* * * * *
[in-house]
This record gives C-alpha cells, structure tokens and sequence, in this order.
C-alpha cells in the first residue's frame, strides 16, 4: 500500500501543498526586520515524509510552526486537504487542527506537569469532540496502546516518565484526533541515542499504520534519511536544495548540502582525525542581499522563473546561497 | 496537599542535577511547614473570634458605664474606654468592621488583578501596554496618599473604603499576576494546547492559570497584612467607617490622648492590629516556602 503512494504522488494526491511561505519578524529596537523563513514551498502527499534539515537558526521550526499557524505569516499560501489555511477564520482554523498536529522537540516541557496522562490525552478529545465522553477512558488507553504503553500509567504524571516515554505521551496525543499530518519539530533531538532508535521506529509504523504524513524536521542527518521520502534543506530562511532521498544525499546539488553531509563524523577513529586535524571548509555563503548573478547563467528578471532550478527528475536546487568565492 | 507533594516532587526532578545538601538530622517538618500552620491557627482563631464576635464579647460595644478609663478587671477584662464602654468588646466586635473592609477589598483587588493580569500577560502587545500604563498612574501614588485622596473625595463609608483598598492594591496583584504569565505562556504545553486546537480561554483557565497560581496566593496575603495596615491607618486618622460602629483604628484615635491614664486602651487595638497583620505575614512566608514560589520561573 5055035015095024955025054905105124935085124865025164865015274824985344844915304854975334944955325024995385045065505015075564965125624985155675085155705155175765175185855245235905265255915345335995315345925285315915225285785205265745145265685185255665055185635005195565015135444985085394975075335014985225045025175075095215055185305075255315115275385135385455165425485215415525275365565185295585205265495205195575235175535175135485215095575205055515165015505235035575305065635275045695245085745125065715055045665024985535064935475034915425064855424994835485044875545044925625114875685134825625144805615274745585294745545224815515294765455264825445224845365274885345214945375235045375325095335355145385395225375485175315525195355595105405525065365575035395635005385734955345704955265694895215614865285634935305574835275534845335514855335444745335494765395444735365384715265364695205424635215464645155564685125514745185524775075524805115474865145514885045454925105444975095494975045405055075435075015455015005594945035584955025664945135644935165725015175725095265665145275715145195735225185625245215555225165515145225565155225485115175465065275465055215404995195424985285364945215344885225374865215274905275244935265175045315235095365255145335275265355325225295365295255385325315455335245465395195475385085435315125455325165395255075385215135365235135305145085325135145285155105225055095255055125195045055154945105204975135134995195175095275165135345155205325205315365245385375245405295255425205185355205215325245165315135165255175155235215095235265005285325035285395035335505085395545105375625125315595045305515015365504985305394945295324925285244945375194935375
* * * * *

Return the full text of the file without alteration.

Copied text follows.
[in-house]
This record gives C-alpha cells, structure tokens and sequence, in this order.
C-alpha cells in the first residue's frame, strides 16, 4: 500500500501543498526586520515524509510552526486537504487542527506537569469532540496502546516518565484526533541515542499504520534519511536544495548540502582525525542581499522563473546561497 | 496537599542535577511547614473570634458605664474606654468592621488583578501596554496618599473604603499576576494546547492559570497584612467607617490622648492590629516556602 503512494504522488494526491511561505519578524529596537523563513514551498502527499534539515537558526521550526499557524505569516499560501489555511477564520482554523498536529522537540516541557496522562490525552478529545465522553477512558488507553504503553500509567504524571516515554505521551496525543499530518519539530533531538532508535521506529509504523504524513524536521542527518521520502534543506530562511532521498544525499546539488553531509563524523577513529586535524571548509555563503548573478547563467528578471532550478527528475536546487568565492 | 507533594516532587526532578545538601538530622517538618500552620491557627482563631464576635464579647460595644478609663478587671477584662464602654468588646466586635473592609477589598483587588493580569500577560502587545500604563498612574501614588485622596473625595463609608483598598492594591496583584504569565505562556504545553486546537480561554483557565497560581496566593496575603495596615491607618486618622460602629483604628484615635491614664486602651487595638497583620505575614512566608514560589520561573 5055035015095024955025054905105124935085124865025164865015274824985344844915304854975334944955325024995385045065505015075564965125624985155675085155705155175765175185855245235905265255915345335995315345925285315915225285785205265745145265685185255665055185635005195565015135444985085394975075335014985225045025175075095215055185305075255315115275385135385455165425485215415525275365565185295585205265495205195575235175535175135485215095575205055515165015505235035575305065635275045695245085745125065715055045665024985535064935475034915425064855424994835485044875545044925625114875685134825625144805615274745585294745545224815515294765455264825445224845365274885345214945375235045375325095335355145385395225375485175315525195355595105405525065365575035395635005385734955345704955265694895215614865285634935305574835275534845335514855335444745335494765395444735365384715265364695205424635215464645155564685125514745185524775075524805115474865145514885045454925105444975095494975045405055075435075015455015005594945035584955025664945135644935165725015175725095265665145275715145195735225185625245215555225165515145225565155225485115175465065275465055215404995195424985285364945215344885225374865215274905275244935265175045315235095365255145335275265355325225295365295255385325315455335245465395195475385085435315125455325165395255075385215135365235135305145085325135145285155105225055095255055125195045055154945105204975135134995195175095275165135345155205325205315365245385375245405295255425205185355205215325245165315135165255175155235215095235265005285325035285395035335505085395545105375625125315595045305515015365504985305394945295324925285244945375194935375